Rhoda: Yes. I think after that training was when I went home and would automatically start pausing the television or turn it off as soon as my husband was in the same space with me. And I think it was a little thing, but I think it was really important, the idea behind the training you offer is to keep the friendship going. What can couples do to help that happen?

Joni: So we use a kind of theory we’ve called the found relationship house and it has different levels to it. And one of the first levels we talk about is this important of building and maintaining the friendship, if you will. It’s the foundation of the house. The ground floor or the analogy I used earlier is the first ingredient to the secret sauce of successful long-term relationships. And if you think about it, when you were first dating or courting your partner, you were asking questions of each other all the time and finding out their favorite color. 

You know, that funny thing that happened to them in grade school, what they did or didn’t like about how their parents parented them and you’re on the phone all the time and you’re asking question after question. And oftentimes with all the tasks that come with new parenting, it’s estimated that upwards of an additional 33 hours a week happened within the same 40… excuse me, 24 hours a day that we all have a task to do once there’s a new baby, we tend to become kind of roommates and you know, we’re on kind of coasting in neutral and we don’t ask as much. And we’re just trying to deal with sleep deprivation and eating and maybe getting a shower once a week.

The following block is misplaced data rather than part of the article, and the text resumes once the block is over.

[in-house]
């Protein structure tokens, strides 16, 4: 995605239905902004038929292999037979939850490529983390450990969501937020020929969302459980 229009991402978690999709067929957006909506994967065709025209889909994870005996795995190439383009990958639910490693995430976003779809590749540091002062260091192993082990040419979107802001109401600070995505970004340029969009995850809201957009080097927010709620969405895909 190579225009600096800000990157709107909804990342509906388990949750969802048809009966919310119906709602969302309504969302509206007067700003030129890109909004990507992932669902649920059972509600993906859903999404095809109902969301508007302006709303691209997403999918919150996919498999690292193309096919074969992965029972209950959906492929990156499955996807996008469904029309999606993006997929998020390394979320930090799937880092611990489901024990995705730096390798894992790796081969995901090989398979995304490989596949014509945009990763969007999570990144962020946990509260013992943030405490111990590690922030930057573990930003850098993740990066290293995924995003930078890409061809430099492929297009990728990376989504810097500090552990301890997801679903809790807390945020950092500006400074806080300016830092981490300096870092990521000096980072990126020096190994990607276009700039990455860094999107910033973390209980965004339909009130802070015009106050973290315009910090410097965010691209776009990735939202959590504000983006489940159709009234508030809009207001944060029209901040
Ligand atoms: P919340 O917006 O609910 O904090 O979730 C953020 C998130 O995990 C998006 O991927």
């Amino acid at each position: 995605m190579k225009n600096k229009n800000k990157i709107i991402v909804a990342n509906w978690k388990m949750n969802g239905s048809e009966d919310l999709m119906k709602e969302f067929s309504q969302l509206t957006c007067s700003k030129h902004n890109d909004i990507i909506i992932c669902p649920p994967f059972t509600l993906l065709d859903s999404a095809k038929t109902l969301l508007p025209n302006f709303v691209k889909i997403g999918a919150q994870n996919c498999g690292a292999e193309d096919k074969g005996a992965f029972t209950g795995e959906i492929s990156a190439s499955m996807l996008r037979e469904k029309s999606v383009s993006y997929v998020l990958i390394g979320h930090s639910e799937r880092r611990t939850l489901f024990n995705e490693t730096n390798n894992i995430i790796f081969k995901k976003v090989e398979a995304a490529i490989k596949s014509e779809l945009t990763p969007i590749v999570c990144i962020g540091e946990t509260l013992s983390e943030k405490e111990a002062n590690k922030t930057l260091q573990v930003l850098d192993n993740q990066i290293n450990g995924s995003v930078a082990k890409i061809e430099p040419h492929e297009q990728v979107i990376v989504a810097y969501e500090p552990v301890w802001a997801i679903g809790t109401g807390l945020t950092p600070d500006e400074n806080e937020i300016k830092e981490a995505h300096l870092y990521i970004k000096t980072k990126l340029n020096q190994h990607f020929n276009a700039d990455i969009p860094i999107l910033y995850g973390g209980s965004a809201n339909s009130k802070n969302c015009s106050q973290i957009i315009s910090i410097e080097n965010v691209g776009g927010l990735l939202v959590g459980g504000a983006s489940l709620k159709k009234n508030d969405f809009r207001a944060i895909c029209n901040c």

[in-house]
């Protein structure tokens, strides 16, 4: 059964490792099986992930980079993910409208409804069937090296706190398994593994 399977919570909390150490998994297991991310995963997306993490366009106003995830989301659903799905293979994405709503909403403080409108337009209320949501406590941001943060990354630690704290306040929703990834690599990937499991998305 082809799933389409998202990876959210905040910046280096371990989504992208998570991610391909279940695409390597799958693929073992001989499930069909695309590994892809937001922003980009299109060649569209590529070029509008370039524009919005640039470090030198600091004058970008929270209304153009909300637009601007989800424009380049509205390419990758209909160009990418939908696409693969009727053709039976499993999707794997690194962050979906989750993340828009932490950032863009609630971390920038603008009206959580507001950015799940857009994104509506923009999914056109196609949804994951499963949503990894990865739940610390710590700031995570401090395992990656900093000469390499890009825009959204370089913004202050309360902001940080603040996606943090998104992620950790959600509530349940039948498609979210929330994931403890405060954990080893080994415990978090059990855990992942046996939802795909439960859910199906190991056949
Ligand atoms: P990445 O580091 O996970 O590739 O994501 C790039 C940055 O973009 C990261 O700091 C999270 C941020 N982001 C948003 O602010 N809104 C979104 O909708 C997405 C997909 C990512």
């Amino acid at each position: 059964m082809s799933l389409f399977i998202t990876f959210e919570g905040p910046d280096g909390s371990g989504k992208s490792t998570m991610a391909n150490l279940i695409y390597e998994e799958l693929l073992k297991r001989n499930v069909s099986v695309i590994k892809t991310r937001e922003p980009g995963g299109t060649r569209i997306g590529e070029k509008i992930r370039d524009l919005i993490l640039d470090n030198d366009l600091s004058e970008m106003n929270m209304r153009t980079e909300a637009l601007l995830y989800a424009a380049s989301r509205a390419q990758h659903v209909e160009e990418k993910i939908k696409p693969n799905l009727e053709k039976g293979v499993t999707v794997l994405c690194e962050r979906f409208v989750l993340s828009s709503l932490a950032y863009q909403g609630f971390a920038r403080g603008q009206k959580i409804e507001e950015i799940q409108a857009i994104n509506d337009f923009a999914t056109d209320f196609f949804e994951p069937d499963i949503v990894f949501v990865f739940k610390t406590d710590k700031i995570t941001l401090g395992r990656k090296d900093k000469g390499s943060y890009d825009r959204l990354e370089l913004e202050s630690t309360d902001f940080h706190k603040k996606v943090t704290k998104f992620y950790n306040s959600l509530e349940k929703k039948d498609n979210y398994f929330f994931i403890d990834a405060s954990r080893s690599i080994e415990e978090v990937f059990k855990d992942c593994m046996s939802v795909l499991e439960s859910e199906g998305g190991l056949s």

And so we really emphasize in the workshop about staying in tune with our partner’s lives and creating what we call love maps or cognitive space for what’s going on in their lives, just like we did when we were dating. And we now know that maintaining and strengthening the friendships between the parents, it’s a real cradle that creates a real nice ecology for the children because we’re modeling healthy relationships for our children. Children learn what they live. And so it’s really a matter of still staying emotionally connected.